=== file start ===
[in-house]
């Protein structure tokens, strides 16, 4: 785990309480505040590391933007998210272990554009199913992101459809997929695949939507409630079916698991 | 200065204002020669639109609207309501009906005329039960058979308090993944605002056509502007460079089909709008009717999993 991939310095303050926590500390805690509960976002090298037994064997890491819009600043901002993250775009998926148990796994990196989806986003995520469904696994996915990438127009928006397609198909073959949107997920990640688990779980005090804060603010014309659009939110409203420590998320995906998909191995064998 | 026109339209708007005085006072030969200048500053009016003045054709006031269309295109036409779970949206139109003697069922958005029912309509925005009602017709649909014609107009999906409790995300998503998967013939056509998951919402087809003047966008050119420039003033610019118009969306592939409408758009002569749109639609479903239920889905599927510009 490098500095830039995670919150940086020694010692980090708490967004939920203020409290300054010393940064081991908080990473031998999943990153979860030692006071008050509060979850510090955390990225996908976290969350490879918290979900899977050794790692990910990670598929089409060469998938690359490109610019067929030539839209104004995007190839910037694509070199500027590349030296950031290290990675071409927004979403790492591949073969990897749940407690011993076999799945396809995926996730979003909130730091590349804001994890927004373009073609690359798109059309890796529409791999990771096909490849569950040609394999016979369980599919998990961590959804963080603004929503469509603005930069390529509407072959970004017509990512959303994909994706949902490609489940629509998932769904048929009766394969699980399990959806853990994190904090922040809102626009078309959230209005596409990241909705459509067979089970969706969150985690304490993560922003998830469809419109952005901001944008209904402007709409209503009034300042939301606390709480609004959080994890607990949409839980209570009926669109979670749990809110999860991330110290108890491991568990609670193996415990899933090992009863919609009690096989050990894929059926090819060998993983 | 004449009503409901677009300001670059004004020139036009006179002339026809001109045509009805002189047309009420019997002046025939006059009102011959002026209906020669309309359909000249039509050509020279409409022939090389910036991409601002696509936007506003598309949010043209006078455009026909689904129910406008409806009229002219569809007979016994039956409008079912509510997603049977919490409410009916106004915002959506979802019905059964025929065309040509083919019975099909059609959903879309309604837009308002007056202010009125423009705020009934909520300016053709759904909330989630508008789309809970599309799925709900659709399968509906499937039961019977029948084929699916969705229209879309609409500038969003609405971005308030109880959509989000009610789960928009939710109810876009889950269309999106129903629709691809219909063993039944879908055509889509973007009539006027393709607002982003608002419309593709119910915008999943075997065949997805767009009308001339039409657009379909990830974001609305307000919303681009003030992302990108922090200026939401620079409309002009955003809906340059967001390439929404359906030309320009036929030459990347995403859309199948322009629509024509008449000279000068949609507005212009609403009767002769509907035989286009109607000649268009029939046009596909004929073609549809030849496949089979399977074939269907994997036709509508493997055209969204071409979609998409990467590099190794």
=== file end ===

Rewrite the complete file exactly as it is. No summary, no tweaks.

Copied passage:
[in-house]
């Protein structure tokens, strides 16, 4: 785990309480505040590391933007998210272990554009199913992101459809997929695949939507409630079916698991 | 200065204002020669639109609207309501009906005329039960058979308090993944605002056509502007460079089909709008009717999993 991939310095303050926590500390805690509960976002090298037994064997890491819009600043901002993250775009998926148990796994990196989806986003995520469904696994996915990438127009928006397609198909073959949107997920990640688990779980005090804060603010014309659009939110409203420590998320995906998909191995064998 | 026109339209708007005085006072030969200048500053009016003045054709006031269309295109036409779970949206139109003697069922958005029912309509925005009602017709649909014609107009999906409790995300998503998967013939056509998951919402087809003047966008050119420039003033610019118009969306592939409408758009002569749109639609479903239920889905599927510009 490098500095830039995670919150940086020694010692980090708490967004939920203020409290300054010393940064081991908080990473031998999943990153979860030692006071008050509060979850510090955390990225996908976290969350490879918290979900899977050794790692990910990670598929089409060469998938690359490109610019067929030539839209104004995007190839910037694509070199500027590349030296950031290290990675071409927004979403790492591949073969990897749940407690011993076999799945396809995926996730979003909130730091590349804001994890927004373009073609690359798109059309890796529409791999990771096909490849569950040609394999016979369980599919998990961590959804963080603004929503469509603005930069390529509407072959970004017509990512959303994909994706949902490609489940629509998932769904048929009766394969699980399990959806853990994190904090922040809102626009078309959230209005596409990241909705459509067979089970969706969150985690304490993560922003998830469809419109952005901001944008209904402007709409209503009034300042939301606390709480609004959080994890607990949409839980209570009926669109979670749990809110999860991330110290108890491991568990609670193996415990899933090992009863919609009690096989050990894929059926090819060998993983 | 004449009503409901677009300001670059004004020139036009006179002339026809001109045509009805002189047309009420019997002046025939006059009102011959002026209906020669309309359909000249039509050509020279409409022939090389910036991409601002696509936007506003598309949010043209006078455009026909689904129910406008409806009229002219569809007979016994039956409008079912509510997603049977919490409410009916106004915002959506979802019905059964025929065309040509083919019975099909059609959903879309309604837009308002007056202010009125423009705020009934909520300016053709759904909330989630508008789309809970599309799925709900659709399968509906499937039961019977029948084929699916969705229209879309609409500038969003609405971005308030109880959509989000009610789960928009939710109810876009889950269309999106129903629709691809219909063993039944879908055509889509973007009539006027393709607002982003608002419309593709119910915008999943075997065949997805767009009308001339039409657009379909990830974001609305307000919303681009003030992302990108922090200026939401620079409309002009955003809906340059967001390439929404359906030309320009036929030459990347995403859309199948322009629509024509008449000279000068949609507005212009609403009767002769509907035989286009109607000649268009029939046009596909004929073609549809030849496949089979399977074939269907994997036709509508493997055209969204071409979609998409990467590099190794």